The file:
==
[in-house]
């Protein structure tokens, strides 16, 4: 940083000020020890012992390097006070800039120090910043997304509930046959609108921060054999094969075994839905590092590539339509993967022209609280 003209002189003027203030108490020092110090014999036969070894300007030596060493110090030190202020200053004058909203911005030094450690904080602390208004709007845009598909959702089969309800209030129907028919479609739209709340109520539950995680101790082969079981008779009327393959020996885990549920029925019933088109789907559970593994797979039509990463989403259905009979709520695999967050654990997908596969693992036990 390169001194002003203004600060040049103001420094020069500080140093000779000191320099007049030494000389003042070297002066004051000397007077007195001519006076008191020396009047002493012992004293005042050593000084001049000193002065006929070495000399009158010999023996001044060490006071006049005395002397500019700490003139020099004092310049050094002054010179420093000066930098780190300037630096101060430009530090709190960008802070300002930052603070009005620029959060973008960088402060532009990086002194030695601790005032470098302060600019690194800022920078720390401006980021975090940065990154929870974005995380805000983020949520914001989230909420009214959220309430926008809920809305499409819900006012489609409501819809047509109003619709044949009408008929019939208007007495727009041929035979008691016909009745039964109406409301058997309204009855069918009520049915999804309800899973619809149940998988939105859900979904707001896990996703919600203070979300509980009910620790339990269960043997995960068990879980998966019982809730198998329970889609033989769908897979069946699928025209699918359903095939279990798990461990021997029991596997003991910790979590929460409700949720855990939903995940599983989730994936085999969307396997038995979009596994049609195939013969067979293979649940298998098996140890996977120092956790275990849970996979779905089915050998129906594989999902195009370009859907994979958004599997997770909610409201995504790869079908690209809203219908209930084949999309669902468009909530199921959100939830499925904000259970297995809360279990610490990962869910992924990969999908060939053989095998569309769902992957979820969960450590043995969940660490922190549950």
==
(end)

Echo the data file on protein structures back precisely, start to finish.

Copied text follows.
[in-house]
């Protein structure tokens, strides 16, 4: 940083000020020890012992390097006070800039120090910043997304509930046959609108921060054999094969075994839905590092590539339509993967022209609280 003209002189003027203030108490020092110090014999036969070894300007030596060493110090030190202020200053004058909203911005030094450690904080602390208004709007845009598909959702089969309800209030129907028919479609739209709340109520539950995680101790082969079981008779009327393959020996885990549920029925019933088109789907559970593994797979039509990463989403259905009979709520695999967050654990997908596969693992036990 390169001194002003203004600060040049103001420094020069500080140093000779000191320099007049030494000389003042070297002066004051000397007077007195001519006076008191020396009047002493012992004293005042050593000084001049000193002065006929070495000399009158010999023996001044060490006071006049005395002397500019700490003139020099004092310049050094002054010179420093000066930098780190300037630096101060430009530090709190960008802070300002930052603070009005620029959060973008960088402060532009990086002194030695601790005032470098302060600019690194800022920078720390401006980021975090940065990154929870974005995380805000983020949520914001989230909420009214959220309430926008809920809305499409819900006012489609409501819809047509109003619709044949009408008929019939208007007495727009041929035979008691016909009745039964109406409301058997309204009855069918009520049915999804309800899973619809149940998988939105859900979904707001896990996703919600203070979300509980009910620790339990269960043997995960068990879980998966019982809730198998329970889609033989769908897979069946699928025209699918359903095939279990798990461990021997029991596997003991910790979590929460409700949720855990939903995940599983989730994936085999969307396997038995979009596994049609195939013969067979293979649940298998098996140890996977120092956790275990849970996979779905089915050998129906594989999902195009370009859907994979958004599997997770909610409201995504790869079908690209809203219908209930084949999309669902468009909530199921959100939830499925904000259970297995809360279990610490990962869910992924990969999908060939053989095998569309769902992957979820969960450590043995969940660490922190549950």